This desire to ‘bulk up’ and achieve an idealized muscular body shape—well-developed pectoral (i.e., chest) muscles, arms and shoulders, and a narrow waist—has been labelled the drive for muscularity.

Over the past five years, this construct has generated considerable interest among researchers, many of whom are attempting to answer one or more of the following questions. Why do men appear to be concerned about, and driven to enhance, the muscularity of their bodies? What sorts of attitudes and behaviours are associated with the drive for muscularity? And, finally, is this drive associated with body disturbance.

Why do men want to be more muscular?

A number of explanations have been forwarded; however, they remain speculative rather than conclusive.

Some researchers contend that, as men and women have become more equal in Western society, the indicants traditionally used by men to define themselves as masculine have vanished. For example, in the past men and women could be differentiated on the basis of whether they worked outside or inside the home. In contemporary society, however, this distinction has largely disappeared. In the absence of traditional indicants of maleness, men are now required to use their bodies as literal representations of masculinity. Of course, the most obvious way in which the body can be used to connote maleness is through enhanced musculature.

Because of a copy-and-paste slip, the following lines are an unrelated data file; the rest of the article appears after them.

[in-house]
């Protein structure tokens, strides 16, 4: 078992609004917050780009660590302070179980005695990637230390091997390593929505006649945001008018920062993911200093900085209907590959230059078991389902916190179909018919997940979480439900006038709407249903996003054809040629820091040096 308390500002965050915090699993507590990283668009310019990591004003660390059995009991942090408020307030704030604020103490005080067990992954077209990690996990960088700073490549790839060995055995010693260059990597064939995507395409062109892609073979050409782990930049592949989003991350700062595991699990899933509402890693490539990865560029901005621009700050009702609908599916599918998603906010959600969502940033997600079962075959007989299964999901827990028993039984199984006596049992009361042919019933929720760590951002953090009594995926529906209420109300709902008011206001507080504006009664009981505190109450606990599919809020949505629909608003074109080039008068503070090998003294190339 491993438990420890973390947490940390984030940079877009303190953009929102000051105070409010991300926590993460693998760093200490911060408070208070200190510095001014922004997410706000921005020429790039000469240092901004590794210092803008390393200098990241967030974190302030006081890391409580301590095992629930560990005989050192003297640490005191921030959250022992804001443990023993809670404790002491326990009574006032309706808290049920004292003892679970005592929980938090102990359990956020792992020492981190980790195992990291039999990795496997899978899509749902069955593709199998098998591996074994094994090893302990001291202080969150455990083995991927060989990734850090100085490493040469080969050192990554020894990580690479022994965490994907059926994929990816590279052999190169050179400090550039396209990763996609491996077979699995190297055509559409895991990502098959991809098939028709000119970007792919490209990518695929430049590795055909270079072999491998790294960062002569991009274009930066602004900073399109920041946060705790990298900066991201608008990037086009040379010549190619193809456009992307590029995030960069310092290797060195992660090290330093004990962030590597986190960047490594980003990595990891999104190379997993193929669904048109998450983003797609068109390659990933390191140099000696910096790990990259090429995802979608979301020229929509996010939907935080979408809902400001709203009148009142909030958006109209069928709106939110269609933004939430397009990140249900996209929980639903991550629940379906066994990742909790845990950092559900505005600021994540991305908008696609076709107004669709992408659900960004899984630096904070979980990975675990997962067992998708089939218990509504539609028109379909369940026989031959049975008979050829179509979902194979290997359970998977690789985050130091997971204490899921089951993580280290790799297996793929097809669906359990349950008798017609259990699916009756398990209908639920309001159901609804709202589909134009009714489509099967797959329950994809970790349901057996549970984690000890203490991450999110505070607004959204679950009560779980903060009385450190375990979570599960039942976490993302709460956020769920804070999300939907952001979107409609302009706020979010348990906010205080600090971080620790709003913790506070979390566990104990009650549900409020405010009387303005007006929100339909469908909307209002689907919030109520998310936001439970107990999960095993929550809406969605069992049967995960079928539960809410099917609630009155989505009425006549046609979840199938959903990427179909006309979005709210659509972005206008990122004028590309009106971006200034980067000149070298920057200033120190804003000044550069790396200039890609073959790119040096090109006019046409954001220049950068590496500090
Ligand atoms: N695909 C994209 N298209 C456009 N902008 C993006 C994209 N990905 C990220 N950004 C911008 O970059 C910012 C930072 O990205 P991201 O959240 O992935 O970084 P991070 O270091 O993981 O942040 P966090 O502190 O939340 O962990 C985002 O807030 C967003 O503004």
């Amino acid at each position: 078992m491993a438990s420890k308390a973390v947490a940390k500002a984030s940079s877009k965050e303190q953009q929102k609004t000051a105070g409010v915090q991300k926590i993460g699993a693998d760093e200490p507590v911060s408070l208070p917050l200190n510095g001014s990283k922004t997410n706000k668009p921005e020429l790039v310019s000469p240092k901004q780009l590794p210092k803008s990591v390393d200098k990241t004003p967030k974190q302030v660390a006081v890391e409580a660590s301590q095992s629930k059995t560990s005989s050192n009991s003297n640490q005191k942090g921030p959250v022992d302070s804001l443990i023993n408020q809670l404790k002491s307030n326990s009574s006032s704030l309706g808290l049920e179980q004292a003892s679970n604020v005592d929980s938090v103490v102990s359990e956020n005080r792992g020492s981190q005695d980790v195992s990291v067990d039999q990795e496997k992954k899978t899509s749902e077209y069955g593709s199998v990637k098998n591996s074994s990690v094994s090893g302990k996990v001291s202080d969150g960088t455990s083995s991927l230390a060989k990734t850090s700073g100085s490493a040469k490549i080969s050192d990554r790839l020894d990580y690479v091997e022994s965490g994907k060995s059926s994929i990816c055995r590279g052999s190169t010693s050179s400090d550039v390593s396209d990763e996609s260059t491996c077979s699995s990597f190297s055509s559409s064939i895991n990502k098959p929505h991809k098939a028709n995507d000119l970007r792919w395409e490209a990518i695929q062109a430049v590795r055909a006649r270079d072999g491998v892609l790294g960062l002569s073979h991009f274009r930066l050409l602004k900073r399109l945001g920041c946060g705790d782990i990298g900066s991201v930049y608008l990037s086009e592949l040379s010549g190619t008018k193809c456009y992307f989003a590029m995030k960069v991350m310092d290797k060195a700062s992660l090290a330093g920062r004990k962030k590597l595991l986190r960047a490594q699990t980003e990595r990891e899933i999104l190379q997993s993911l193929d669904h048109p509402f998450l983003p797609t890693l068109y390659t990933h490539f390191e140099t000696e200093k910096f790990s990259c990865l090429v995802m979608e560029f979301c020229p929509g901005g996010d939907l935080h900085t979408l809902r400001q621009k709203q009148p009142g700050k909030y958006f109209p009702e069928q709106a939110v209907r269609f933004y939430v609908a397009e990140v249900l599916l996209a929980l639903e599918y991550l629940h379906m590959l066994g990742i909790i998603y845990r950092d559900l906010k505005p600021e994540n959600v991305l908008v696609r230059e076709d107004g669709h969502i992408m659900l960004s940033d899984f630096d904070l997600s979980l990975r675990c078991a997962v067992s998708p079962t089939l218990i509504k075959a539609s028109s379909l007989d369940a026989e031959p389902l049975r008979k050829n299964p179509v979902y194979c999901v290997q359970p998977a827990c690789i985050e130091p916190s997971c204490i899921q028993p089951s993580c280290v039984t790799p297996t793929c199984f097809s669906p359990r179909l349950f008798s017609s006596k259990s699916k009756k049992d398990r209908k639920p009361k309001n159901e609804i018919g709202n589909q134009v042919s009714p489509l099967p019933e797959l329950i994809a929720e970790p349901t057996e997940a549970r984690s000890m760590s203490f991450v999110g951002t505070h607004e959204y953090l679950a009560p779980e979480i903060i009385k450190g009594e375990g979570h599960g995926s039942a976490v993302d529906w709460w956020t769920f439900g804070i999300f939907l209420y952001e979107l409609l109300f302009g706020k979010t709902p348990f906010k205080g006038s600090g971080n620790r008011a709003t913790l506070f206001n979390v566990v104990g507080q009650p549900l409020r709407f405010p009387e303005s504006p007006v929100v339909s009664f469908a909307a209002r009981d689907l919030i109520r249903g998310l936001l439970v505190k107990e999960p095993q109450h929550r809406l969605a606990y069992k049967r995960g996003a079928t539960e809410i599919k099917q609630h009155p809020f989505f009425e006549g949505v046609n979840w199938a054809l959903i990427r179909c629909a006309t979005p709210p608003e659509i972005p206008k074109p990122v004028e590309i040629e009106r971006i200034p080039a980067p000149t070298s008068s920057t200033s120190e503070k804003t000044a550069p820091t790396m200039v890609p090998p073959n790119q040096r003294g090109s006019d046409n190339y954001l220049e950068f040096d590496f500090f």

It should be noted that this explanation also has been used to understand women’s pervasive desire to lose weight. Stated simply, men expand and women contract; men get big and women get small; men become more muscular (i.e., stronger) and women become thinner (i.e., weaker)—therefore, these variations in body shape are used to maintain the traditional distinction between maleness and femaleness.